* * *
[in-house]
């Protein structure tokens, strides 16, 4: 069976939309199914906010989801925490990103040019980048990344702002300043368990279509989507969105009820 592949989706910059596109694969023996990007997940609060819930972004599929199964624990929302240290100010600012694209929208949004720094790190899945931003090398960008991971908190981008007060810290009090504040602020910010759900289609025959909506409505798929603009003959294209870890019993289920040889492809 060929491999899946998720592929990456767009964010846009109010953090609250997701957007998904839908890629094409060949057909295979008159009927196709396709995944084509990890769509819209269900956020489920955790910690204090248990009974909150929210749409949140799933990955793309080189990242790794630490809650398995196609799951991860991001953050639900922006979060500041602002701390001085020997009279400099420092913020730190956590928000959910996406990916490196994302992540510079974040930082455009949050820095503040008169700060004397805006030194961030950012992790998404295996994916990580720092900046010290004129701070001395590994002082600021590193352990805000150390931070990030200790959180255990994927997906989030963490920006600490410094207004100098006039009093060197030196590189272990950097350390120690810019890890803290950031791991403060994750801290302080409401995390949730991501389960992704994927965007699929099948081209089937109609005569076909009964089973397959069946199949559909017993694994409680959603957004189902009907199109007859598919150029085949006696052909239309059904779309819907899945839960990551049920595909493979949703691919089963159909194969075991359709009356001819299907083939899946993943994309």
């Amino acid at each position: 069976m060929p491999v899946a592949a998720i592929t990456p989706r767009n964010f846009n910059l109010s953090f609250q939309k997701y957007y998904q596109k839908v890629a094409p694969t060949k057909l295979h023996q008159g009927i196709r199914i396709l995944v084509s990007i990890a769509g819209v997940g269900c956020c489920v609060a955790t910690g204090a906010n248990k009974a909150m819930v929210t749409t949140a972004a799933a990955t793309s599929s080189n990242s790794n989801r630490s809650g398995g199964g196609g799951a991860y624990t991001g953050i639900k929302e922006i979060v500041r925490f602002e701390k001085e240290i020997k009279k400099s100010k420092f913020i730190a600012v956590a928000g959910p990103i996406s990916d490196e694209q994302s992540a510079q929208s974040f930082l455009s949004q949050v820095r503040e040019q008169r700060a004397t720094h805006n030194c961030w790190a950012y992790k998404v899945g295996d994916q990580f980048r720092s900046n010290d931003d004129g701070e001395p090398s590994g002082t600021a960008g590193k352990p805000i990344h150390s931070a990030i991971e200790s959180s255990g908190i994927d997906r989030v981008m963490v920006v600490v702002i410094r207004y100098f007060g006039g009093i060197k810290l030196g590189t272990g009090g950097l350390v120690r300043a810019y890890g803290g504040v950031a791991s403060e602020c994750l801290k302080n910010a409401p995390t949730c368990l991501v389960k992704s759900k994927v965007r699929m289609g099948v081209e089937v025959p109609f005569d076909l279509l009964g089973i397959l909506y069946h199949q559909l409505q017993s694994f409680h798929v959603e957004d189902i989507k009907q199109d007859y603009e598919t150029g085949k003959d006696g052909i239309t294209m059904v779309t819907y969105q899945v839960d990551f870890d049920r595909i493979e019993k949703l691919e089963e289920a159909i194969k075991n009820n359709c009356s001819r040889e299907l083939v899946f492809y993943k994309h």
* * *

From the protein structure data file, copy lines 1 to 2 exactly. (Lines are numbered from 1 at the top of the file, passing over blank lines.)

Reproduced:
[in-house]
């Protein structure tokens, strides 16, 4: 069976939309199914906010989801925490990103040019980048990344702002300043368990279509989507969105009820 592949989706910059596109694969023996990007997940609060819930972004599929199964624990929302240290100010600012694209929208949004720094790190899945931003090398960008991971908190981008007060810290009090504040602020910010759900289609025959909506409505798929603009003959294209870890019993289920040889492809 060929491999899946998720592929990456767009964010846009109010953090609250997701957007998904839908890629094409060949057909295979008159009927196709396709995944084509990890769509819209269900956020489920955790910690204090248990009974909150929210749409949140799933990955793309080189990242790794630490809650398995196609799951991860991001953050639900922006979060500041602002701390001085020997009279400099420092913020730190956590928000959910996406990916490196994302992540510079974040930082455009949050820095503040008169700060004397805006030194961030950012992790998404295996994916990580720092900046010290004129701070001395590994002082600021590193352990805000150390931070990030200790959180255990994927997906989030963490920006600490410094207004100098006039009093060197030196590189272990950097350390120690810019890890803290950031791991403060994750801290302080409401995390949730991501389960992704994927965007699929099948081209089937109609005569076909009964089973397959069946199949559909017993694994409680959603957004189902009907199109007859598919150029085949006696052909239309059904779309819907899945839960990551049920595909493979949703691919089963159909194969075991359709009356001819299907083939899946993943994309």